Table 2: Overall survival: Univariable and multivariable Cox proportional hazard regression analysis

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Five-year OS rates were better in age group below 55 years than in older group (47% [95% confidence interval (CI): 38–55] vs. 28% [95% CI: 20–36]; P < 0.001), in early Stages (I–II) than in advanced Stages (III–IV) (67% [95% CI: 48–80] vs. 33% [95% CI: 27–39]; P < 0.001), and in curative RT/CCRT than palliative RT/best supportive care groups (41% [95% CI: 34–48] vs. 9% [95% CI: 2–25]/21% [95% CI: 7–41]; P < 0.001, respectively) [Figure 3]. There was no difference in 5-year OS rate between low and high ERCC-1 expression (38% [95% CI: 30–47] vs. 36% [95% CI: 29–44]; P = 0.98).
Figure 3: Kaplan–Meier curves of overall survival according to prognostic factors. There is a significant difference in 5-year overall survival between early and advanced stages (b), age group (c) and treatment (d), but not excision repair cross complementing Group 1expression level (a)

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  Discussion Top


The outcome of chemoradiotherapy in locoregional advanced NPC patients is still dismal. The 5-year OS rate in this retrospective study is very poor when compared to other studies, as more than half of the patients (56%) included in our study were at Stage IV at diagnosis. Imaging study for tumor evaluation, staging, and RT treatment planning in most of our patients was by CT scanning, while magnetic resonance imaging is better for evaluating intracranial and skull base involvement.[19] This may result in an underestimate of tumor stage and effect treatment decision-making, RT field, and outcomes. However, when we analyzed the OS in each stage, the outcome of the patients in this cohort was in line with other studies.[4],[5],[6],[7],[8],[9] The 5-year OS of Stage I, II, III, and IV of our patients was 80%, 62%, 42%, and 28%, respectively.

The success of this combination treatment depends on the effectiveness of lethal cell killing and double-strand break by RT and on the synergism effect of cytotoxicity by platinum-based chemotherapy. NER is one of four major pathways to repair damaged DNA.[16] It also plays an important role in identifying and repairing the DNA adducts, particularly those induced by cisplatin.[17] ERCC-1 has a crucial role for the incision step and completion of the NER pathway.[19] Many studies reported ERCC-1 to be involved in the different repair mechanisms such as interstrand cross-link repair and homologous recombination repair.[20],[21],[22] Overexpression of ERCC-1 has been found in many cancer types, and it has been proposed that ERCC-1 overexpression may serve as a prognostic and/or predictive tumor marker.[23],[24],[25],[26],[27],[28] Overexpression of ERCC-1 also predicted low sensitivity to the platinum-based regimen for many cancers.[23],[24],[25] Results from these published data are still inconsistent.[20],[21],[22]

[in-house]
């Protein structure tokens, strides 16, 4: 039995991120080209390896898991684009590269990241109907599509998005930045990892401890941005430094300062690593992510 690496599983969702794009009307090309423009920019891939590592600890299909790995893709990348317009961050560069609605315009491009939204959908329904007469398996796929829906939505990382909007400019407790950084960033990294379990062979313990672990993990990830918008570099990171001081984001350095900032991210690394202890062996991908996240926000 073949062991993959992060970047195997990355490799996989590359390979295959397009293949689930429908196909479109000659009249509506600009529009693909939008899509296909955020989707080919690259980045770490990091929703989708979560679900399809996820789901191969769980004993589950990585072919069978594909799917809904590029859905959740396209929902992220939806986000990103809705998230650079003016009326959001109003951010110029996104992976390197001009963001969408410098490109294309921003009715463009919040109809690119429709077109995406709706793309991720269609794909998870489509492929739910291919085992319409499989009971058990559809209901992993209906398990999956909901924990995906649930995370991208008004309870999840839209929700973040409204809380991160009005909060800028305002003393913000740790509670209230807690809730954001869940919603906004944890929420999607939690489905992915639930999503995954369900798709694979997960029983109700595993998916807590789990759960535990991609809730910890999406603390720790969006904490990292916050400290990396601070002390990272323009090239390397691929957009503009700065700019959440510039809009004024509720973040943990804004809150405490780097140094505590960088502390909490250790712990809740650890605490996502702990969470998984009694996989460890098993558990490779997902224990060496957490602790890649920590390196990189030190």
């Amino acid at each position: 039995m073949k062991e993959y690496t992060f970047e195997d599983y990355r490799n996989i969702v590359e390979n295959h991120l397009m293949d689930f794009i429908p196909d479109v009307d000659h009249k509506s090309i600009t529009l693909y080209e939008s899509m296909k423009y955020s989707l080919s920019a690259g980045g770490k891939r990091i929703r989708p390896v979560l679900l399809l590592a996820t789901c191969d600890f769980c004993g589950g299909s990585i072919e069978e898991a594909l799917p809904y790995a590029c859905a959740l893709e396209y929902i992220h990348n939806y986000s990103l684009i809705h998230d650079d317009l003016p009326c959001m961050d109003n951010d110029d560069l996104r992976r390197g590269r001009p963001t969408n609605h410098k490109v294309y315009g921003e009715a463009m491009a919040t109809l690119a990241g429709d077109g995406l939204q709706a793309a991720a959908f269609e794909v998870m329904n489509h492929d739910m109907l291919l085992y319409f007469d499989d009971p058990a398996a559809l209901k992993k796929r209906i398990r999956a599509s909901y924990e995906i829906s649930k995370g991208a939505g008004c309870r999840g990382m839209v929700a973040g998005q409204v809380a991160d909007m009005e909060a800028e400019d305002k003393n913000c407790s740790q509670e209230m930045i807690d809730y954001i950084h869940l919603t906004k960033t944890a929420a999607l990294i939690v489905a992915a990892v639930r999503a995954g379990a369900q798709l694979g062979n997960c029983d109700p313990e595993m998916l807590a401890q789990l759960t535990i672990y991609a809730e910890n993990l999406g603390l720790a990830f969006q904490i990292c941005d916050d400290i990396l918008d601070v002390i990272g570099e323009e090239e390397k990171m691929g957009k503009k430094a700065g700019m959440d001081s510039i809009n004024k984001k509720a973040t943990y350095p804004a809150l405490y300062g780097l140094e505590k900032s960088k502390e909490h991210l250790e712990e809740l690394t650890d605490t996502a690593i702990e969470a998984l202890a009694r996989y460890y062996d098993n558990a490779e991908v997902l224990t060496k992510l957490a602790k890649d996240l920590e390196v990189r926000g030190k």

The prognostic values of ERCC-1 expression have been studied in nasopharyngeal cancer studies,[10],[13],[29] but the values of it remained controversial. Chan et al.[10] identified that a high ERCC-1 expression predicted a two-fold increase in risk only for locoregional failure but not OS in a retrospective study of NPC. They also concluded that chemotherapy response is not affected by ERCC-1 expression. In line with Chan et al.,[10] our study has not found any differences in OS between the high and low expression of ERCC-1. Even when we focused on the group of patients who received CCRT, the expression of ERCC-1 failed to demonstrate significant OS differences between high and low expression. In contrast with Xu et al.,[29] they reported higher 3-year OS, failure-free survival, locoregional failure-free survival, and distant failure-free survival in the patients with ERCC-1 positive and suggested that ERCC-1 might be a predictor of response to platinum-based chemoradiotherapy. The study by Shen et al.[13] also found that the overall response rate and 5-year distant recurrence risk of the patients with high expression of ERCC-1 are poorer than those of the control patients with low ERCC-1 expression. However, their study did not report on OS. In our study, we found that higher stage, age older than 55, and not receiving chemoradiotherapy were prognostic factors of poor OS but not ERCC-1 expression. We tend to agree with Hayes et al.[30] for their explanations on the lack of the usefulness of ERCC-1 expression as a prognostic factor of survival, i.e., the synergism of concurrent chemotherapy and radiation is able to overcome the relative resistance to platinum conferred by ERCC-1 expression. In our study, most of the patients (80%) received CCRT with platinum based.

As shown in [Table 1], we did not find any association between cancer stage and the level of ERCC-1 expression despite using an automated IHC staining platform and objective evaluation. All cases were positively stained for ERCC-1; however, an overall range of expression level was quite narrow (61%, IQR: 40–76). One limitation in the tissue study of nasopharyngeal cancer is that biopsied tissues were usually small, and the crushing artifact was not uncommonly present. This results in a reduction in tissue area for evaluation of ERCC-1 expression. However, in the present study, all well-preserved tumor areas were selected for objective digital image analysis to minimize the bias. Considering the heterogeneity of the interpretation method of ERCC-1 expression, it is difficult to compare our results to others.


  Conclusion Top


ERCC-1 expression is not a prognostic factor of OS in patients with nasopharyngeal cancer. Further studies with larger sample sizes are required to investigate whether or not ERCC-1 may use as a prognostic factor for this cancer.

Acknowledgments

We would like to thank Faculty of Medicine, Chiang Mai University for having a role in data collection. This study was approved by the Research Ethics Committee of Faculty of Medicine, Chiang Mai University. Ethical approval number is 381/2014.

Financial support and sponsorship

This study was financially supported by the Faculty of Medicine, Chiang Mai University, for having a role in data collection.

Conflicts of interest

There are no conflicts of interest.



 
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    Figures